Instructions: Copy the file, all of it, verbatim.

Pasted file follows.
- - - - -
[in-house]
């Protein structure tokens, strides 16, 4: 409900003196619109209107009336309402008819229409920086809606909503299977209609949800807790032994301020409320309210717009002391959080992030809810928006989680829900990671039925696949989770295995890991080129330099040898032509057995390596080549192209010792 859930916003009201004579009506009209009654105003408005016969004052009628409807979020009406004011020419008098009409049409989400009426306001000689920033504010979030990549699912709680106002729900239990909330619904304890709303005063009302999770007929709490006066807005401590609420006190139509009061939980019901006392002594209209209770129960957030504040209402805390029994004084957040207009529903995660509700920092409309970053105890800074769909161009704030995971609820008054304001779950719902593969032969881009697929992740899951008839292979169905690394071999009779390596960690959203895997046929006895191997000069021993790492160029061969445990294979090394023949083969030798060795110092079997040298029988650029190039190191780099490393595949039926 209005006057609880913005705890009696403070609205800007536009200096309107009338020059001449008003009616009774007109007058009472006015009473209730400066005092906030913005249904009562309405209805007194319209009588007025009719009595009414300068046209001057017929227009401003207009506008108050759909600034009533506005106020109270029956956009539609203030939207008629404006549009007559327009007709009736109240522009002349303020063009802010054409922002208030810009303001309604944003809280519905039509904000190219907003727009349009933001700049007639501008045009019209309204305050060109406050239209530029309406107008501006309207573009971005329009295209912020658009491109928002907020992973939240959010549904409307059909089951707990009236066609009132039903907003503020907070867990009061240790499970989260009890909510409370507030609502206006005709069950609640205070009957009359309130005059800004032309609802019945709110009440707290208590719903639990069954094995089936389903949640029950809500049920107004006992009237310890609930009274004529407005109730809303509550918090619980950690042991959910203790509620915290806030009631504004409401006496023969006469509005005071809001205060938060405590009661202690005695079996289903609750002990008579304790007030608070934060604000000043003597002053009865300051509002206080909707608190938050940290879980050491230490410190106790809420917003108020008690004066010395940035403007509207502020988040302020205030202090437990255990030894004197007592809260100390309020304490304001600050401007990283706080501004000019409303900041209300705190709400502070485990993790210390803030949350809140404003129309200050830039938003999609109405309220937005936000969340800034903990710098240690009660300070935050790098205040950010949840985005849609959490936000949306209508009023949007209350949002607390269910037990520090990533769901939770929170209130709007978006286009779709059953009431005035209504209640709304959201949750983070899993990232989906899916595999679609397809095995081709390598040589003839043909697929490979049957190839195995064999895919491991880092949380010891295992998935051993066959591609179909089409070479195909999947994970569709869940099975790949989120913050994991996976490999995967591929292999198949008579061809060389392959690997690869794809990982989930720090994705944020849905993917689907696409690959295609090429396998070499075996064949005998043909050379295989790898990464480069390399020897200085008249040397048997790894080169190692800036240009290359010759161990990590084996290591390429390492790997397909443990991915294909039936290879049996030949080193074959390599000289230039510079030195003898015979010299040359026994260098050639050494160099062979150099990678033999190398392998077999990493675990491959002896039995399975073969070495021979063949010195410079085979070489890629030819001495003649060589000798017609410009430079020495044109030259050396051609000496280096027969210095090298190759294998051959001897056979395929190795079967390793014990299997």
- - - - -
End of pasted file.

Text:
[in-house]
């Protein structure tokens, strides 16, 4: 409900003196619109209107009336309402008819229409920086809606909503299977209609949800807790032994301020409320309210717009002391959080992030809810928006989680829900990671039925696949989770295995890991080129330099040898032509057995390596080549192209010792 859930916003009201004579009506009209009654105003408005016969004052009628409807979020009406004011020419008098009409049409989400009426306001000689920033504010979030990549699912709680106002729900239990909330619904304890709303005063009302999770007929709490006066807005401590609420006190139509009061939980019901006392002594209209209770129960957030504040209402805390029994004084957040207009529903995660509700920092409309970053105890800074769909161009704030995971609820008054304001779950719902593969032969881009697929992740899951008839292979169905690394071999009779390596960690959203895997046929006895191997000069021993790492160029061969445990294979090394023949083969030798060795110092079997040298029988650029190039190191780099490393595949039926 209005006057609880913005705890009696403070609205800007536009200096309107009338020059001449008003009616009774007109007058009472006015009473209730400066005092906030913005249904009562309405209805007194319209009588007025009719009595009414300068046209001057017929227009401003207009506008108050759909600034009533506005106020109270029956956009539609203030939207008629404006549009007559327009007709009736109240522009002349303020063009802010054409922002208030810009303001309604944003809280519905039509904000190219907003727009349009933001700049007639501008045009019209309204305050060109406050239209530029309406107008501006309207573009971005329009295209912020658009491109928002907020992973939240959010549904409307059909089951707990009236066609009132039903907003503020907070867990009061240790499970989260009890909510409370507030609502206006005709069950609640205070009957009359309130005059800004032309609802019945709110009440707290208590719903639990069954094995089936389903949640029950809500049920107004006992009237310890609930009274004529407005109730809303509550918090619980950690042991959910203790509620915290806030009631504004409401006496023969006469509005005071809001205060938060405590009661202690005695079996289903609750002990008579304790007030608070934060604000000043003597002053009865300051509002206080909707608190938050940290879980050491230490410190106790809420917003108020008690004066010395940035403007509207502020988040302020205030202090437990255990030894004197007592809260100390309020304490304001600050401007990283706080501004000019409303900041209300705190709400502070485990993790210390803030949350809140404003129309200050830039938003999609109405309220937005936000969340800034903990710098240690009660300070935050790098205040950010949840985005849609959490936000949306209508009023949007209350949002607390269910037990520090990533769901939770929170209130709007978006286009779709059953009431005035209504209640709304959201949750983070899993990232989906899916595999679609397809095995081709390598040589003839043909697929490979049957190839195995064999895919491991880092949380010891295992998935051993066959591609179909089409070479195909999947994970569709869940099975790949989120913050994991996976490999995967591929292999198949008579061809060389392959690997690869794809990982989930720090994705944020849905993917689907696409690959295609090429396998070499075996064949005998043909050379295989790898990464480069390399020897200085008249040397048997790894080169190692800036240009290359010759161990990590084996290591390429390492790997397909443990991915294909039936290879049996030949080193074959390599000289230039510079030195003898015979010299040359026994260098050639050494160099062979150099990678033999190398392998077999990493675990491959002896039995399975073969070495021979063949010195410079085979070489890629030819001495003649060589000798017609410009430079020495044109030259050396051609000496280096027969210095090298190759294998051959001897056979395929190795079967390793014990299997």